When Philadelphia 76ers owner Peter Luukko extended a one-year, non-guaranteed offer to the week-long retiree Allen Iverson, he called the move an "absolutely, strictly a basketball decision." If the use of such adamant adverbs in succession did not already give you sense that Luukko was compensating for something, please allow me to translate his overly emphatic remarks: this move is 'absolutely, strictly a publicity stunt.'
To his credit, Luukko did succeed in suddenly swinging the NBA's media spotlight onto his subpar franchise. But it does not take a sports-entertainment mogul to realize that Iverson's acquisition will not boost the Sixers in the Eastern Conference standings any more than Tiger Woods after a car accident, Kris Kringle, or an animation from Space Jam - no matter how crazy their dunks may be drawn.
From an athletic standpoint, Iverson may temporarily be filling a void left by the injured Lou Williams, but how can anyone seriously believe that a disgruntled sixth man that could not even break into the starting lineup for the perennially pathetic Memphis Grizzlies return as a savior and lead his original team to a level of glory it never even enjoyed during the prime of his career? As an athlete, Iverson is irrelevant. We're not talking about the 2000-2001 season MVP. Not an All-Star. Not a shooting star. We're talking about irrelevant. In fact, the only kind of star Iverson can be considered is the kind that Sixers president Ed Stefanski acknowledged: a "rock star."
This diva status may be the only attribute Iverson legitimately brings to the table. And considering this is the City of Brotherly Love, the same city that took back Michael Vick, A.I. will surely be off the hook with the local fans and media despite his slew of whiny antics that precipitated the ugly divorce from Philadelphia in 2006. Barring a blunder more historic than the crack in the Liberty Bell, Iverson will garner positive publicity - not just for himself, but for his new team.
And if ever a Philadelphia professional sports team needed some brotherly love, it is the 76ers in 2009. The Sixers are the team that nobody cares about - the team that you would turn off to watch a better out-of-town game, or amateur curling. As they work to compile an acceptable enough record to the make the playoffs in the dismal Eastern Conference (a winning record is not even required or expected to achieve this feat), the Sixers sulk in the shadow of three of the most beloved teams in all of American sports today.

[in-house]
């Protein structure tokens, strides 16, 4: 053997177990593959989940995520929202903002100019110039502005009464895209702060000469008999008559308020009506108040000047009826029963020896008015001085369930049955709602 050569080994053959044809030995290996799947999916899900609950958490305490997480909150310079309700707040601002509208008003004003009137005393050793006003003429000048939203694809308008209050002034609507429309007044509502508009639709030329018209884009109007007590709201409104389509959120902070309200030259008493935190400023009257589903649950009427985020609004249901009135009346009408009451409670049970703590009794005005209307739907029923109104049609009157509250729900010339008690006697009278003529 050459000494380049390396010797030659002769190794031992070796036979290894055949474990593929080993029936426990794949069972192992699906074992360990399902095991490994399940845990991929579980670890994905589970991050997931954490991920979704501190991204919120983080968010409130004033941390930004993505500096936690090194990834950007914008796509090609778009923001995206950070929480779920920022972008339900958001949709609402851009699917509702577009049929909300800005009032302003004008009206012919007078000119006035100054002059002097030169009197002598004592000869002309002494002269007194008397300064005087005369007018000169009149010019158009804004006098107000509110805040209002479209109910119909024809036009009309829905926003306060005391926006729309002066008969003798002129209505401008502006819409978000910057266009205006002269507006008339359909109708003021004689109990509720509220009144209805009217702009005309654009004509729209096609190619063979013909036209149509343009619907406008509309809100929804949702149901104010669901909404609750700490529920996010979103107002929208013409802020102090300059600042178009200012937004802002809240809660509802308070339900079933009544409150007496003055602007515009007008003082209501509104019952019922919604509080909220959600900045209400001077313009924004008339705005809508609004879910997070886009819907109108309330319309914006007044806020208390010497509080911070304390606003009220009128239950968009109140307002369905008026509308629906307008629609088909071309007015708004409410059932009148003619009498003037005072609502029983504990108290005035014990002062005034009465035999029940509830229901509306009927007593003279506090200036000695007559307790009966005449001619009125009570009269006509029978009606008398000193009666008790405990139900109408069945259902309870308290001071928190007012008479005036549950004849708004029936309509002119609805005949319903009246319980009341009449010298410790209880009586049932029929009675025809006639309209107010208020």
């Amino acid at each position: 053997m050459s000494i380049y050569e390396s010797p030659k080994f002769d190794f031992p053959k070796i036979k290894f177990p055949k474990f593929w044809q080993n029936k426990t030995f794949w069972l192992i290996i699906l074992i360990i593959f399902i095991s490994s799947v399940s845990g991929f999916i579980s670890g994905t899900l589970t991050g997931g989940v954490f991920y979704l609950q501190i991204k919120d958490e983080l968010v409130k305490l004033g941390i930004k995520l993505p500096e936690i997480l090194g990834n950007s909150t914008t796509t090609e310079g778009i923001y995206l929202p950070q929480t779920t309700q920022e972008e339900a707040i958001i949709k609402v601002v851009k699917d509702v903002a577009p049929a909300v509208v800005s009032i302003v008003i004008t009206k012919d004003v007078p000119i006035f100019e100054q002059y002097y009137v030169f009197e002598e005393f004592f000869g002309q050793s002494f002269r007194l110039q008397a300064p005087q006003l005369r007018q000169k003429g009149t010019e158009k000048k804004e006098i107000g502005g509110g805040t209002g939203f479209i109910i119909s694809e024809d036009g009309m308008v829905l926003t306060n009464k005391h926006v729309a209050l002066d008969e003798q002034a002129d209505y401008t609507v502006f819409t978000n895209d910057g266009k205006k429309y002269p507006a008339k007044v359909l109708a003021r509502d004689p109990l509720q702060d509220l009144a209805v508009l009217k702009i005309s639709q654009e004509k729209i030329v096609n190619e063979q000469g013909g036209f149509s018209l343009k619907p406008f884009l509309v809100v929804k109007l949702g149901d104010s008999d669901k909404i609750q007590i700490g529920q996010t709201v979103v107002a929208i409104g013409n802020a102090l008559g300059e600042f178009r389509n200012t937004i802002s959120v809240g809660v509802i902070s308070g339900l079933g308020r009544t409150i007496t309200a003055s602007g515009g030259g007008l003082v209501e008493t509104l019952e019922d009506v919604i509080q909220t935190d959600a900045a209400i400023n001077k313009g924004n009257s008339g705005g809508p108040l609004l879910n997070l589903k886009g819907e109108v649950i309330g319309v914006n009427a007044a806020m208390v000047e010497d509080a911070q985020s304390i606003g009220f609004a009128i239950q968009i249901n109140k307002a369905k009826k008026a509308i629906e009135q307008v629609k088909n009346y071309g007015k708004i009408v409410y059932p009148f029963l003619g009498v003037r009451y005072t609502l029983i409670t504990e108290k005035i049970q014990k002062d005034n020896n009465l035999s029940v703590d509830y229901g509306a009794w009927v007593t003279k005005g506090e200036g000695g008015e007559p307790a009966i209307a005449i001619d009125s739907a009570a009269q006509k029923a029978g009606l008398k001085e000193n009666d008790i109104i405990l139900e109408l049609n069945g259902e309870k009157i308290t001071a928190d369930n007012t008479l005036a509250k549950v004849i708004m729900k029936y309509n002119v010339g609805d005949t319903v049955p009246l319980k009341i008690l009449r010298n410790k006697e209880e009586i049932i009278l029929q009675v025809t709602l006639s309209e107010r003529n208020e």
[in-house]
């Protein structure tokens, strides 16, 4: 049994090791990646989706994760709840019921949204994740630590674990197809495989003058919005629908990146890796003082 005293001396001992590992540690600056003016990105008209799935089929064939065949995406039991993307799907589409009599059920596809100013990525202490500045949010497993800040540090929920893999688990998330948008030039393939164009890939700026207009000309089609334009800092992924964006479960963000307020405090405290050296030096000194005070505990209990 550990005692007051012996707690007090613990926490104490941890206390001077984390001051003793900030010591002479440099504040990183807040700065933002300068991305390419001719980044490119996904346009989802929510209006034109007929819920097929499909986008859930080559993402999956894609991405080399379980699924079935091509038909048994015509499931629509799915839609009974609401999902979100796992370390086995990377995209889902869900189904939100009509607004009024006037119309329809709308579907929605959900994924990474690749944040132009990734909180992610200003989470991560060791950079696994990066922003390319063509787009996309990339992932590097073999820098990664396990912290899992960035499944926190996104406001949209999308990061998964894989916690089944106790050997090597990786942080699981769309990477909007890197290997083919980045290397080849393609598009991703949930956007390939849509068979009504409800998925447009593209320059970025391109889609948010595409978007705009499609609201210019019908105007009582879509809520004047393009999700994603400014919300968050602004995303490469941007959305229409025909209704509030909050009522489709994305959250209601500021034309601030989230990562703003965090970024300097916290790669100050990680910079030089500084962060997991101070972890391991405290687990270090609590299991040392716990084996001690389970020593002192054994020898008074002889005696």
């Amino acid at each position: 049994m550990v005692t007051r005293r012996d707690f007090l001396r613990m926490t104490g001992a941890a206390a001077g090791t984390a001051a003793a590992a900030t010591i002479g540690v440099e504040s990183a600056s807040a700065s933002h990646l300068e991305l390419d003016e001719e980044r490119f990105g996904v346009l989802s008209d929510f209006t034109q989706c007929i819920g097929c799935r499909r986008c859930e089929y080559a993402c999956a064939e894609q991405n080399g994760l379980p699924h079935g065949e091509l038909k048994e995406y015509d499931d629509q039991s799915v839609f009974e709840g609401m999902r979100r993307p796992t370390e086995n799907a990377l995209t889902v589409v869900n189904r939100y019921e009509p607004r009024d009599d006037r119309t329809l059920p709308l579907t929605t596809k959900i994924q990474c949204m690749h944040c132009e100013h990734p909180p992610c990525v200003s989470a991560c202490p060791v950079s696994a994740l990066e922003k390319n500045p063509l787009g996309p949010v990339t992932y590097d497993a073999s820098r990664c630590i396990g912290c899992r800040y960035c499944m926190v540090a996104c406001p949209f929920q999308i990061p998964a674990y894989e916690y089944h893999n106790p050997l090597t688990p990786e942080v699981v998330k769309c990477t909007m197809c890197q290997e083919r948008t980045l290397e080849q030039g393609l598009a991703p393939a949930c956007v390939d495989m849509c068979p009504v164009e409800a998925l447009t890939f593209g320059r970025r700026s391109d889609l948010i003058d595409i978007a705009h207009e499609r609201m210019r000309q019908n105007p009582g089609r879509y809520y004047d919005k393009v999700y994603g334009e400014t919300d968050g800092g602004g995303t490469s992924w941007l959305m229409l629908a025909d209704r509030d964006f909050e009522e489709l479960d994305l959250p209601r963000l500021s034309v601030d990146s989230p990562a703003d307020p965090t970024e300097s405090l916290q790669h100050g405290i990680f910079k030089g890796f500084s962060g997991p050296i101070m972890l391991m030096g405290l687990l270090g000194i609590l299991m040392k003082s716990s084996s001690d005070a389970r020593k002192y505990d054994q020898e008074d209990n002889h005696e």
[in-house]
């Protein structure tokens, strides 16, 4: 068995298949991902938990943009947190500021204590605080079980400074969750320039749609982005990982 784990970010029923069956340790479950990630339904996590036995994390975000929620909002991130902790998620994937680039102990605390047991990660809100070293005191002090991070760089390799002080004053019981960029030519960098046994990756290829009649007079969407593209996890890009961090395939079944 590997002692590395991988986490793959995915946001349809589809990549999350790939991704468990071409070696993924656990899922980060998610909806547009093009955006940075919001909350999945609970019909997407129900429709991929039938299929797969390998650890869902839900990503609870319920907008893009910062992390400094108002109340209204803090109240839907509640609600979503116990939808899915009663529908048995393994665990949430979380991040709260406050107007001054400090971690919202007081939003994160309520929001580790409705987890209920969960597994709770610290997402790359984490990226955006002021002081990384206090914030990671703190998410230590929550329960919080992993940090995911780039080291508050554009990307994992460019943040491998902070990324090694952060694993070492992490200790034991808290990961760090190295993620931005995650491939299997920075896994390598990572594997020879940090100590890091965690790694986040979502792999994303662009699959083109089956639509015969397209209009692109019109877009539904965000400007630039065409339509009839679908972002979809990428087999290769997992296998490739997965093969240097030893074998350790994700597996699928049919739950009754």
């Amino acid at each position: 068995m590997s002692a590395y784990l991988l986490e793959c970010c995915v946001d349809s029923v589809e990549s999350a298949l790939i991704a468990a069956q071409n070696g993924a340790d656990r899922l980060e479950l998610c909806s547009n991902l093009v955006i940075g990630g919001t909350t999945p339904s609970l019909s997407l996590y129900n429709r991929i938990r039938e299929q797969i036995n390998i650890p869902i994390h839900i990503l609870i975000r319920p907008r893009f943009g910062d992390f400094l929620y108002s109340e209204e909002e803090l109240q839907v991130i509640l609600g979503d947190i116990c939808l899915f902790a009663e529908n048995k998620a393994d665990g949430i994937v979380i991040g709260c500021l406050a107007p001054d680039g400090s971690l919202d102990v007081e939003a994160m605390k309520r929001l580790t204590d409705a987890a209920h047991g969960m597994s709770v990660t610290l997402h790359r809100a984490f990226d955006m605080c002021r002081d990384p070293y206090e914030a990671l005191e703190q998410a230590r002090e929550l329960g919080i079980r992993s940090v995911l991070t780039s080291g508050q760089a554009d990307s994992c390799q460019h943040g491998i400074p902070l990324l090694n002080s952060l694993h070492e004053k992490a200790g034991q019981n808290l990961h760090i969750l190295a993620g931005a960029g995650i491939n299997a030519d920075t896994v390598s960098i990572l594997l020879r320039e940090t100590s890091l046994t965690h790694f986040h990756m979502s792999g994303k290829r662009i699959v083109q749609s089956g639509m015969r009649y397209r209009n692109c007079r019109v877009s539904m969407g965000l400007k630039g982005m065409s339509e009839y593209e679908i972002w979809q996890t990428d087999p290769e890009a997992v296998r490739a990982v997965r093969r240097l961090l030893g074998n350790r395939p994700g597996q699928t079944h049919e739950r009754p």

Enjoying unprecedented success despite having accumulated more losses than any other professional sports squad, the Phillies are in the heyday of the franchise's century-and-a-quarter history: three consecutive division titles, two World Series trips, one championship pennant, and no more Curse of Billy Penn. Not to mention that half the players in the starting lineup are considered heartthrobs for every girl between Amish country and the Jersey Shore. The E-A-G-L-E-S, Eagles are poised for yet another playoff run thanks to the electrifying talent of a young offensive core. Meanwhile, the Flyers have one of the most loyal and rabid followings of any hockey team, and are a proven playoff contender.
Where does that leave the Sixers? Well, no one really noticed until this week. Luukko undoubtedly understands that the 76ers' two most glaring problems coincidentally coincide with the two primary concerns of his company. As the COO of Comcast-Spectacor, he makes his living off of the sports and entertainment industries. As the owner of the Sixers, he needs to realize that a sports franchise will only emerge successful if the number in the wins column is significantly larger than the number in the losses column. Fans are fickle, and while ticket sales may skyrocket for the highly anticipated contest with the Denver Nuggets in town next week, unless his team starts winning games, even Philadelphia 'phanatics' will quickly forget if Iverson is actually playing or still retired.